Too Late To Apologize – Unless You Have an Excuse
When you arrive late to a staff meeting, you may have better luck quelling ire from your colleagues by making excuses than by simply apologizing.
A recent psychological study suggests that your coworkers are apt to act more favorably toward you if you make an excuse for being tardy rather than simply apologizing or offering no explanation at all. Apologies appear to work best when you also blame your lateness on, say, a traffic jam or a malfunctioning alarm clock.
Previous research has shown mixed results on the power of apologies to mollify a victim. University of Pittsburgh psychological scientist Karina Schumann has found, as she reported in Current Directions in Psychological Science, that apologies help victims feel validated and less aggressive toward the person who wronged them. But an experiment reported several years ago in Psychological Science suggested that people feel less appeased by an apology than they predict.
Psychological scientists Joseph E. Mroz and Joseph A. Allen of the University of Nebraska recently set out to examine the effects of apologies in the workplace, at least when it comes to punctuality. They were specifically interested in how workers react to a colleague who arrives late to a meeting—a relatively benign transgression. The researchers wondered how coworkers would respond if they received an excuse, an apology, an excuse and an apology, or no explanation.
The scientists recruited nearly 560 working adults to participate in an online study and showed each respondent one of 12 video vignettes depicting a workplace meeting. In the videos, meeting attendees arrived at a scheduled time, then waited for a colleague who hadn’t yet arrived. After 8 minutes, the attendees began discussing the latecomer (the discussion varied across versions of the video), who arrived 10 minutes after the scheduled start time. In some versions of the fictional meeting, attendees complained about the latecomer, while in others they did not. In some versions, they remarked that the person’s tardiness was unusual, while in others they griped that it was habitual.
Also, the vignettes showed the tardy attendee either apologizing to the group upon arrival, offering an excuse for being late, or offering no explanation whatsoever.
Afterward, the researchers asked the participants to rate how the latecomer would perform at work in a variety of ways compared with other employees, and how likely they would be to help that individual (by, for example, showing them meeting notes to help them see what they missed).
The excuse-providers in the video received higher ratings on expected work performance compared with apologizers. Additionally, study participants who watched meeting attendees make no complaints about the late arrival rated that individual as a better employee than those who saw complaint-filled meetings.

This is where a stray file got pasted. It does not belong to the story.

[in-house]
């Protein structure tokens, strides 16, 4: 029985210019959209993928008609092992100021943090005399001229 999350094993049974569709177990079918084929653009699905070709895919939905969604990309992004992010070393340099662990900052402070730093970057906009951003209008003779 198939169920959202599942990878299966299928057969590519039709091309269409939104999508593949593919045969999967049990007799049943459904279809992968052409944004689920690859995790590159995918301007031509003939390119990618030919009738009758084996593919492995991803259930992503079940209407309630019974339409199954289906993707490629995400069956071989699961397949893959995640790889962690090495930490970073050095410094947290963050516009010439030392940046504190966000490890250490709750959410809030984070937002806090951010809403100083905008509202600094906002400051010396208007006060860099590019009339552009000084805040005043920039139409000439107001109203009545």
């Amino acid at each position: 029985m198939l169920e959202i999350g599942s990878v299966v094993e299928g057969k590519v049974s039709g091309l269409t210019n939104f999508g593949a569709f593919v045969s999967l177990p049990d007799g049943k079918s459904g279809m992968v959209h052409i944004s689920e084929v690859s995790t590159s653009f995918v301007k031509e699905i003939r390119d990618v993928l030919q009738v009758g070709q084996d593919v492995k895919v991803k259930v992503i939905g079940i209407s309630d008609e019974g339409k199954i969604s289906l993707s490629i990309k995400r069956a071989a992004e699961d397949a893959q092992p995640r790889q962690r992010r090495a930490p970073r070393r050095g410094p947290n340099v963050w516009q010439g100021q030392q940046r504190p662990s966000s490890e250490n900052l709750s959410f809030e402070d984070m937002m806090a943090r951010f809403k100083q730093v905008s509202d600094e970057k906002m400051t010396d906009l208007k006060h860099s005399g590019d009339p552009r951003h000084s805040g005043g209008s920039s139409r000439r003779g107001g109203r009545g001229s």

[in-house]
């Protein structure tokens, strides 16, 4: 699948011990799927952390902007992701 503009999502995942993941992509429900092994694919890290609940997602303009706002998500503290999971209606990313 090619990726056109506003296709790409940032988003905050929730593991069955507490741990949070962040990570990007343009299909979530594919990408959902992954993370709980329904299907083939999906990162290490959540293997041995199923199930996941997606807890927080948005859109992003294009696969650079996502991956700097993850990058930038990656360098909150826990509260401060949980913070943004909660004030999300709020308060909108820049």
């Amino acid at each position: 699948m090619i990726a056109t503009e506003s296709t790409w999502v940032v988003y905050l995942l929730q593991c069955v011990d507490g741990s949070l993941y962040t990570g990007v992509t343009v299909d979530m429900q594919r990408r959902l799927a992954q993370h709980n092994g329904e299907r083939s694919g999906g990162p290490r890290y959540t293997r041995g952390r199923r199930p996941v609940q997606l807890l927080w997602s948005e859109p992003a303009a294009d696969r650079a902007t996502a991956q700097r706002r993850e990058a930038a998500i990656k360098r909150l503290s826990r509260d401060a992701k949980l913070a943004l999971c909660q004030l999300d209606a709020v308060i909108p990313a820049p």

Participants rated the individuals who were habitually tardy as worse employees, and less deserving of help. But they viewed excuse-providers as more worthy of assistance than apologizers and those who offered no explanation.
To see whether these attitudes generalized to real-life settings, Mroz and Allen conducted a second online survey, asking hundreds of employed adults to recall their last workplace meeting and whether anyone arrived late. Participants favored coworkers who provided both an excuse and apology for being late over those who provided just an excuse or said nothing at all. But again, an apology alone had a noticeable effect on the participants’ sentiments about the late arrival.
Importantly, about 70% of participants who said someone arrived late to the meeting reported the individual had both apologized and offered an excuse, indicating that the original experiment may not have fully captured how people handle themselves when they leave people waiting.
Mzor and Allen say future research could explore other types of transgressions, as well as various explanations that best minimize negative responses to tardiness. But their results, they say, suggest that you’re better off blaming your tardiness on forces beyond your control rather than simply saying, “Sorry I’m late.”
De Cremer, D., Pillutla, M. M., & Folmer, C. R. (2011). How important is an apology to you?: Forecasting errors in evaluating the value of apologies. Psychological Science, 22(1), 45–48. doi.org/10.1177/0956797610391101
Mroz, J. E., Allen, J. A. (2019). To excuse or not to excuse: Effect of explanation type and provision on reactions to a workplace behavioral transgression. Journal of Business and Psychology. doi.org/10.1007/s10869-019-09622-1
Schumann, K. (2018). The psychology of offering an apology: Understanding the barriers to apologizing and how to overcome them. Current Directions in Psychological Science, 27(2), 74–78. doi.org/10.1177/0963721417741709
I would hypothesize that the type or importance of the meeting would play an important role in the reactions of the participants to a tardy colleague. A routine meeting that many might not want to attend could elicit an impression that the person’s tardiness confirmed that this meeting was trivial. If the meeting was vital to a project or a decision, harsher impressions (at the minimum, frustration) of the tardy person could be expected.
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